The Trust is now recruiting to their first cohort for Radiotherapy. A Therapeutic Radiographer is an allied health professional (AHP) who has undergone specific training to be able to deliver radiotherapy for patients undergoing treatment for cancer. This programme will give volunteers a great insight into this profession. The Trust is holding an online event to find out more on Thursday 21 March 2024 6pm-7pm – Volunteer to Career Programme – SaTH

Case studies

Lizzie Wheatley

Lizzie, aged 27, said: “I live in Shropshire with my fiancé, five-year-old son and our labrador puppy. Before having Oscar, I worked as a qualified hairdresser but becoming a mother made me want to change my career.

Lizzie Wheatley “I applied for university last year and despite hitting all the grades I needed in my access course; I was declined due to lack of experience in a clinical setting. So, when I applied this year, I made sure I had the hands-on experience (thanks to Volunteer to Career) and got accepted!

“Volunteer to Career has helped me understand what universities are looking for and it has helped me be part of a community here at SaTH, providing support to the patients, visitors, and staff, which gave me a lot to talk about at my university interview.

“I start at Staffordshire University in September, and three years on I will be a midwife, dreams really do come true. As I live in Shropshire, I hope to return to SaTH once I’m a qualified midwife. I am forever grateful for the experience the programme has given me and I would 100% recommend it others, it is the perfect opportunity to explore a sector before taking the leap into a new career.

Charlotte Newby

She said: “I have now been studying at Staffordshire University for the past three months doing a midwifery Charlotte Newbydegree. I am loving it! I would like to thank you for the opportunity I had on the Volunteer to Career programme as I know this strengthened my application for university. Not to mention the experience to work on the postnatal unit before deciding on this career path.

“I’m doing my midwifery placements with SaTH at the Princess Royal Hospital, a far cry from my old career as a kitchen designer. I am very passionate about this career and would gladly share my experience on the Volunteer to Carer programme with others.”

Bailey Thompson, pictured with Nigel Lee

She said: “My name is Bailey and I am a future midwife. I moved to the UK in 2017 and worked for years in recruitment, but my heart was really never in it and in June of 2021 I had my first child – I thought it would be such an interesting job to be a midwife.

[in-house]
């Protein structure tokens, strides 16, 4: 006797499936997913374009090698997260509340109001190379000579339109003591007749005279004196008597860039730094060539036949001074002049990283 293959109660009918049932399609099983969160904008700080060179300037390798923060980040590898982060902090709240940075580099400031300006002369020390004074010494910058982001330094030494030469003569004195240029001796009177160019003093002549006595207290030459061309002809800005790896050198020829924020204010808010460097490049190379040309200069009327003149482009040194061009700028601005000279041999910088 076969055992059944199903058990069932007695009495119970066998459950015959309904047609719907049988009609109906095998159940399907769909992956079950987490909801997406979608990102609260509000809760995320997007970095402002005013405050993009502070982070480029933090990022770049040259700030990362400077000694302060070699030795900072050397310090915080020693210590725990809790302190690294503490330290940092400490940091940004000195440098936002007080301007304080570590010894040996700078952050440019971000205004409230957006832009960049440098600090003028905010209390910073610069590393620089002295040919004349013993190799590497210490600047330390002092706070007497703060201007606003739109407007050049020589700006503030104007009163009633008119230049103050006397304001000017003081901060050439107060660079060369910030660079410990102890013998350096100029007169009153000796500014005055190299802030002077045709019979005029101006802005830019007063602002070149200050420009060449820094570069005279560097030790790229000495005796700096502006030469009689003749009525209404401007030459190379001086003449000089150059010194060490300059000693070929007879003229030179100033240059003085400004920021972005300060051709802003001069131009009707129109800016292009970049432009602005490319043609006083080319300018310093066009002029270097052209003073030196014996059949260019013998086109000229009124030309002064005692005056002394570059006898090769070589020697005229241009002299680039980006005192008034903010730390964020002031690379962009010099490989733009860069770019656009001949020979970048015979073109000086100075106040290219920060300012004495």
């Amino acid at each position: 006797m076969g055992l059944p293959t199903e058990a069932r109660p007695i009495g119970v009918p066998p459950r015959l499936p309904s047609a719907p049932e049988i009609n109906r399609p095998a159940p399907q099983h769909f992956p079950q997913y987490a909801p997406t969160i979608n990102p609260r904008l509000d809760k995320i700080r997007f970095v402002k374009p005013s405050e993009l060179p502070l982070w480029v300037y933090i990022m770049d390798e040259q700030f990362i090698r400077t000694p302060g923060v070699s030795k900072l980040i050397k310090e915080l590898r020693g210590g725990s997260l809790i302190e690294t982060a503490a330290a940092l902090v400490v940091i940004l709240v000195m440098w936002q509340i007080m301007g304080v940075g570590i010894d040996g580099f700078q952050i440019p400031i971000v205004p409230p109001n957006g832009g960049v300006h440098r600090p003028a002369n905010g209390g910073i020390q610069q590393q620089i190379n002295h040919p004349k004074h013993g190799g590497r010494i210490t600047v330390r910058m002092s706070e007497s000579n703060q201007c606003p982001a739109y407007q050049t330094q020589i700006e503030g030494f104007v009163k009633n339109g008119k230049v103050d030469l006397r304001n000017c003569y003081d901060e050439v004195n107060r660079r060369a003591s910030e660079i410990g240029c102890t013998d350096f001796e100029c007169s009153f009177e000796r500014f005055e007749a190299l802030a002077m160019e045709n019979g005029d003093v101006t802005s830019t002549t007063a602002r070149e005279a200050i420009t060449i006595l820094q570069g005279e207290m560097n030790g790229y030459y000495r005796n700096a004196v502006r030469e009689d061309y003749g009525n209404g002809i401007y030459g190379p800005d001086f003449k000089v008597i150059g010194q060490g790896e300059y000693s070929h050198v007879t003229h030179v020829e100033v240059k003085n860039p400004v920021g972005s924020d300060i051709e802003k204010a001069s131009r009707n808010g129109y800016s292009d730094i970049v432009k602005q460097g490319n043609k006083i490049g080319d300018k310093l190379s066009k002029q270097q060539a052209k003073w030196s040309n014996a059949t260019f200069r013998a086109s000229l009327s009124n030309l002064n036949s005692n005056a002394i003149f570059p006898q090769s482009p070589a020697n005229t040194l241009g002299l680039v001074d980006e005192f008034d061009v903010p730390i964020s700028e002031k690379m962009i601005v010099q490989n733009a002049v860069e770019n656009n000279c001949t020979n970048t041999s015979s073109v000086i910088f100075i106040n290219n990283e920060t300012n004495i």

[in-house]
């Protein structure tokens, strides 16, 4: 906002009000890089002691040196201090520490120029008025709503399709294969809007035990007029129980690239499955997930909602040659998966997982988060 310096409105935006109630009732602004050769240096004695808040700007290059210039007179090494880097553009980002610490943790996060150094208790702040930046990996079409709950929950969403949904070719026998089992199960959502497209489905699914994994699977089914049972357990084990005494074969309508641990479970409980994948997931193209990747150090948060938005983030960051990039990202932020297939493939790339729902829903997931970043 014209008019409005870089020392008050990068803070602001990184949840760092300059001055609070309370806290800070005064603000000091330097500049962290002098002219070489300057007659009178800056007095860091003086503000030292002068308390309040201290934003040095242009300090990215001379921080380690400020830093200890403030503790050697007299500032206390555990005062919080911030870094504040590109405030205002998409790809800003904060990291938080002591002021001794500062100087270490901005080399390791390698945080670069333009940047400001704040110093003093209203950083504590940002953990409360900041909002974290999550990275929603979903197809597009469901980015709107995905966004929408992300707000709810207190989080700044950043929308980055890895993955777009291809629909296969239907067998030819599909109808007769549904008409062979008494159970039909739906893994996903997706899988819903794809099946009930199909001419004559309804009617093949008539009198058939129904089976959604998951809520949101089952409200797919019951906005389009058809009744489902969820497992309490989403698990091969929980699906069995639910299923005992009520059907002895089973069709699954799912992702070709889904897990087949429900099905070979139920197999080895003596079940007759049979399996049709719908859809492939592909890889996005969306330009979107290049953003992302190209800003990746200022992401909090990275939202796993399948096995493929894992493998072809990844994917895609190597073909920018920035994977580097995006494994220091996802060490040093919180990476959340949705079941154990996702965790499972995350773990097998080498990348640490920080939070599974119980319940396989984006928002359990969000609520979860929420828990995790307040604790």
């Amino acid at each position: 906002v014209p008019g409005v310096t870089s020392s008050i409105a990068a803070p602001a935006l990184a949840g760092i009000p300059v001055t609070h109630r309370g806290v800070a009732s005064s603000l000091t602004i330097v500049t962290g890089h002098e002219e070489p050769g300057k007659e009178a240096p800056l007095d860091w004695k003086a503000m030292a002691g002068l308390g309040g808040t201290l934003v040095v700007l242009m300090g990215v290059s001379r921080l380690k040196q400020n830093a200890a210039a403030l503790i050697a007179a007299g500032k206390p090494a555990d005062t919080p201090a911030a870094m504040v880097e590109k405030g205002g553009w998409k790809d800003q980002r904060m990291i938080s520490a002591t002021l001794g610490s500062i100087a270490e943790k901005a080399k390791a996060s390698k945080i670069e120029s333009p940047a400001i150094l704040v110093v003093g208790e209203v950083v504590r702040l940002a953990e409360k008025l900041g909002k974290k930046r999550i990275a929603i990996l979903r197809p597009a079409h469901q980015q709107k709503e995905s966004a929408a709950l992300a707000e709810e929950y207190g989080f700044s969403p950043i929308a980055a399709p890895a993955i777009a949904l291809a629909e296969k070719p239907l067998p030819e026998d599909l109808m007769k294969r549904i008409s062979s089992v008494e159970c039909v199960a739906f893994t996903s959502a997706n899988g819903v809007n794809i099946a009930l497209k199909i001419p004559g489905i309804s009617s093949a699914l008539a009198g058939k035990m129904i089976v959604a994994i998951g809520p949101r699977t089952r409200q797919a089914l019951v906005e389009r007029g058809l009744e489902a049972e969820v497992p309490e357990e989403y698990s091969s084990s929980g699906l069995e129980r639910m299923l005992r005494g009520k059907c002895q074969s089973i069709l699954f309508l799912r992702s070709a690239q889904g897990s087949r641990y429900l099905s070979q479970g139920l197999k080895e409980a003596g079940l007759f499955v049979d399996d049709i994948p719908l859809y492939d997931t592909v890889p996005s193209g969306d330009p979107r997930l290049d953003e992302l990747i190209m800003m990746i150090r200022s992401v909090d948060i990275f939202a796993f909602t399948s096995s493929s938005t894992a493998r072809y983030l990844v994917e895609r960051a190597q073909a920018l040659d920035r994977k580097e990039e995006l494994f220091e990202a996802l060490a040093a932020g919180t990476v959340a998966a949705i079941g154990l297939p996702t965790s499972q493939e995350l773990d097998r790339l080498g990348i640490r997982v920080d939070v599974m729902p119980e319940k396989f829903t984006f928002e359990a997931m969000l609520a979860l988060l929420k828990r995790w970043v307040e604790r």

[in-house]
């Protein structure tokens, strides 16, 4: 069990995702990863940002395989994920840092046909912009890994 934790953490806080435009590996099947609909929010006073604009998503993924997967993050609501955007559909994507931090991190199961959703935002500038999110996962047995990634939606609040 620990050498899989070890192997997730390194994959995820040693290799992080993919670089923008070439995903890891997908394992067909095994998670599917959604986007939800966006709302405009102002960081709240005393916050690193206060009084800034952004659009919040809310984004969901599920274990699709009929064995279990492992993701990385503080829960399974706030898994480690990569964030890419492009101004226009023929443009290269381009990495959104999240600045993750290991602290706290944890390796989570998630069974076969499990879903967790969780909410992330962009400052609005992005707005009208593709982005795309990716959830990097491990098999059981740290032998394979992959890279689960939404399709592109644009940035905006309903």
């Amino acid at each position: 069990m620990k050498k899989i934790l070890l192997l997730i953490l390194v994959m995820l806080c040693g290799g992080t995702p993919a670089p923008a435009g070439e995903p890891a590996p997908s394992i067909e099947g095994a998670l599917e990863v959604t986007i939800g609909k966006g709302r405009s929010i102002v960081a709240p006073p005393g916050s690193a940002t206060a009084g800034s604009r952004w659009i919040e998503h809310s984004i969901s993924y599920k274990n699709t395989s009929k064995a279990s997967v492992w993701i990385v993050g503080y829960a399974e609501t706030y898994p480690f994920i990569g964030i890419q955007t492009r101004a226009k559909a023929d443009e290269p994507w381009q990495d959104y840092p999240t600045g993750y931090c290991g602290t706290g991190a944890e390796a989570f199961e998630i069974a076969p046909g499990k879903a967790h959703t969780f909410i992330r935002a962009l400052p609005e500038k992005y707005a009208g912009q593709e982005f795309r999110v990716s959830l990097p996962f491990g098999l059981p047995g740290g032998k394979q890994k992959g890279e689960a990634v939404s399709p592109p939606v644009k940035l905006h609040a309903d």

Bailey Thompson“New motherhood and promise of a promotion got the better of me, however, and I pushed that feeling away and forgot about it. Then I had my second child- and during the chaos of her early arrival and the subsequent seven weeks she spent on neonatal I started to remember why I thought midwifery was such an interesting job, and that feeling of intuition that I had pushed away two years before was coming back.

“Then one day when walking through the Princess Royal Hospital to visit my girl in neonatal I noticed a sign saying ‘Volunteer to Career midwifery’ and it felt like it was put there specifically for me to see, letting me know this was my chance. I got in touch that very same day and by October my baby was home and I was spending 4-8 hours a week on post and antenatal at Princess Royal Hospital.

“This programme was the best thing that I could have found – it allowed me to gain insight into the role of a midwife beyond being a patient, it allowed me to become a part of the team at my local Trust and helped open my eyes to what an amazing and challenging field it would be.  I was unsure about applying for the midwifery programme and every single midwife, maternity support worker, and women support worker stood by me and cheered me on, supporting my dream in a way I didn’t know was even possible.

“It’s thanks to this programme that at 35 I have found the courage to  restart my career and go back to school, as I have been accepted for the midwifery programme starting in September 2024 and hope to do my placement with SaTH.

“Programmes like VtC can change lives and help people realise dreams that they didn’t even know they had. I’m so lucky for everything that led me to this place in my life and feel so fortunate to have had the volunteer team behind me every step of the way.”